But, today, Good Lord, today. Today is one of those days in the field of diversity work when I just want to do anything other than diversity work. Today, I’ve felt like a car stuck in a snowbank — which, living in the Northeast means it isn’t that much of a stretch! I spend 50+ hours a week professionally trying to get people to engage in conversations — not difficult ones, mind you — about race, diversity, privilege, etc. I sometimes am up at 5:00am answering emails, writing reports, and scheduling programs. Sometime between 7am-8am, I actually have to do my motherly duties and get my kids up, fed, and off to school. The work day starts at 8:30 and ends sometime after 5pm, at which point I run and get the kids from school, make a marginally nutritious meal, put them to bed, and then open my laptop to finish up my day of emails, reports and scheduling. Yes, it all starts again at 5;00am.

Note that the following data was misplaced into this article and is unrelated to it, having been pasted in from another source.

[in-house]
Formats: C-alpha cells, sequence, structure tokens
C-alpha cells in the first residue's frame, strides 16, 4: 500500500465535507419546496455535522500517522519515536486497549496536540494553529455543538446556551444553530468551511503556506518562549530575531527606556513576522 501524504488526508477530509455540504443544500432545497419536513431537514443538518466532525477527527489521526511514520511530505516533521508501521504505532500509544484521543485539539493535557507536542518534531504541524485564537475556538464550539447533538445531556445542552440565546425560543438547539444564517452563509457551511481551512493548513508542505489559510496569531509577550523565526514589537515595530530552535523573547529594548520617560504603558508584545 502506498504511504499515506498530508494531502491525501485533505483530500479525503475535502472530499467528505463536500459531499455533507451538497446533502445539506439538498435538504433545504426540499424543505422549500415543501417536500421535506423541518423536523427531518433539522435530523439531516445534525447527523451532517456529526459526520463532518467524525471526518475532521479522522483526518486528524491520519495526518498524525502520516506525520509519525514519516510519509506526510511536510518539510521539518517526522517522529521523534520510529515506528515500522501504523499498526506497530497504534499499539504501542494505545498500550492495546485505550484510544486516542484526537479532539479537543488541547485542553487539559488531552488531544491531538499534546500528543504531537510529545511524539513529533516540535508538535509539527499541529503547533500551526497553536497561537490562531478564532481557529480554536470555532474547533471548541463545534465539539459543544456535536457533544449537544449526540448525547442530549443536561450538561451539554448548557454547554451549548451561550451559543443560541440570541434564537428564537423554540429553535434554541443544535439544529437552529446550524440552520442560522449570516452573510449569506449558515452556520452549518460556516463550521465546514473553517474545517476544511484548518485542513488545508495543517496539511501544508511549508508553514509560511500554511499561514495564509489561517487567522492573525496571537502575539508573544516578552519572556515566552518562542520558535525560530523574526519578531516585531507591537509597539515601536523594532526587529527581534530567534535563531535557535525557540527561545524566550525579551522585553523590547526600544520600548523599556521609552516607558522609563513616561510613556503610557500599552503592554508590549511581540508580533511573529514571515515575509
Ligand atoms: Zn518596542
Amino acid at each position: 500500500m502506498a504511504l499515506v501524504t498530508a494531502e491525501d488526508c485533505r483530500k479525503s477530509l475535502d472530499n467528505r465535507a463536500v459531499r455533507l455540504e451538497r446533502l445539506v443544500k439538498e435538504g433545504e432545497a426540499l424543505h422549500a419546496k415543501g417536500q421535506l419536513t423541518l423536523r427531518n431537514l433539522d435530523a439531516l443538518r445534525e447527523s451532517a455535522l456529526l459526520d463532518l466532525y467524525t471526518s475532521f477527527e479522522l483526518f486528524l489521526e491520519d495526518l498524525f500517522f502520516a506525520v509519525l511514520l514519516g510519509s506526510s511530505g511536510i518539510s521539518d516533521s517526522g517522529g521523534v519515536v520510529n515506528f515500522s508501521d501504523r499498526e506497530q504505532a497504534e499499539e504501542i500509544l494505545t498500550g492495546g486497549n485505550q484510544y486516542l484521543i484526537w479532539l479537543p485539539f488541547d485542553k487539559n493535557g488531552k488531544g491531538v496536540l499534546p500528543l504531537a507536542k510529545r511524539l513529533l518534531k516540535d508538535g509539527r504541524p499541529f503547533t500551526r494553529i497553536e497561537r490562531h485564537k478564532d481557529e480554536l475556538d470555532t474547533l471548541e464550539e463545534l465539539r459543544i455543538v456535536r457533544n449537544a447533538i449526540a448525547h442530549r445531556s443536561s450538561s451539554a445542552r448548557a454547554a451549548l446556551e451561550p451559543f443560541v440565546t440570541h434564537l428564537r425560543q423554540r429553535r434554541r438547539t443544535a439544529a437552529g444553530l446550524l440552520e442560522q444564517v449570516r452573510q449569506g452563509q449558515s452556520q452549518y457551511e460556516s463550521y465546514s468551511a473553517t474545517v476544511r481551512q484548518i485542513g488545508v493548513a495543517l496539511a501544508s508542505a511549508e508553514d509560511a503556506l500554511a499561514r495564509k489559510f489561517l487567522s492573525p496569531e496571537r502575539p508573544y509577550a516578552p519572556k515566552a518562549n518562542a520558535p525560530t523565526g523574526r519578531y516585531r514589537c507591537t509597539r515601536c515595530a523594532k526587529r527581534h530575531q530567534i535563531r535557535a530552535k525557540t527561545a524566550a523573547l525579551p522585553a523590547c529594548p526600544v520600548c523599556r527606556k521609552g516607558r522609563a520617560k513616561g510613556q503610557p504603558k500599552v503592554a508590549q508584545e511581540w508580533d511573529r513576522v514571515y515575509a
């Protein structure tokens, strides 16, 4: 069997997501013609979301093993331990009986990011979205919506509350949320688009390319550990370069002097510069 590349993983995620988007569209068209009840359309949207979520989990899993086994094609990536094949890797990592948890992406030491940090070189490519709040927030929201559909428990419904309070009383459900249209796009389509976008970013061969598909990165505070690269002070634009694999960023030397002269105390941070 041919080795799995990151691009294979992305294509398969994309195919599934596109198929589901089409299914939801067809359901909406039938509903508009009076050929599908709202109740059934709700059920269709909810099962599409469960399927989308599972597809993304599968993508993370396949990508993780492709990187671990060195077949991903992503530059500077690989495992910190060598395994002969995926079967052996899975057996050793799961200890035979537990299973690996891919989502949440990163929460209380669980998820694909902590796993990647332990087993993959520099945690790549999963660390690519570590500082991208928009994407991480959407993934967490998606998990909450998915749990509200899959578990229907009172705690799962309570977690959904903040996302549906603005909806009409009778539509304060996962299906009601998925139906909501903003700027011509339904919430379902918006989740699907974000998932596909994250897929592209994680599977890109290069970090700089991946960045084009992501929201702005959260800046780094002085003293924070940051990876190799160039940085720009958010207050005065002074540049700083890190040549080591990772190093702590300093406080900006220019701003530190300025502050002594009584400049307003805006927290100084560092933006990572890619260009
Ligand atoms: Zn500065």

At this pace, something always suffers. Sometimes it’s getting back to people in a timely manner via email. Sometimes it’s a Pop Tart for breakfast rather than a healthy cereal option. Sometimes it’s a rushed bedtime routine in an attempt to get to my waiting laptop.
But, is it worth it? Is it worth sacrificing sanity, family, ideals, and inspiration when the message isn’t heard? Rather, when the message isn’t seen as operational?

Why do people continue to do diversity work, especially in places that seem to not embrace the importance of it? How do others keep going? How do others stay inspired?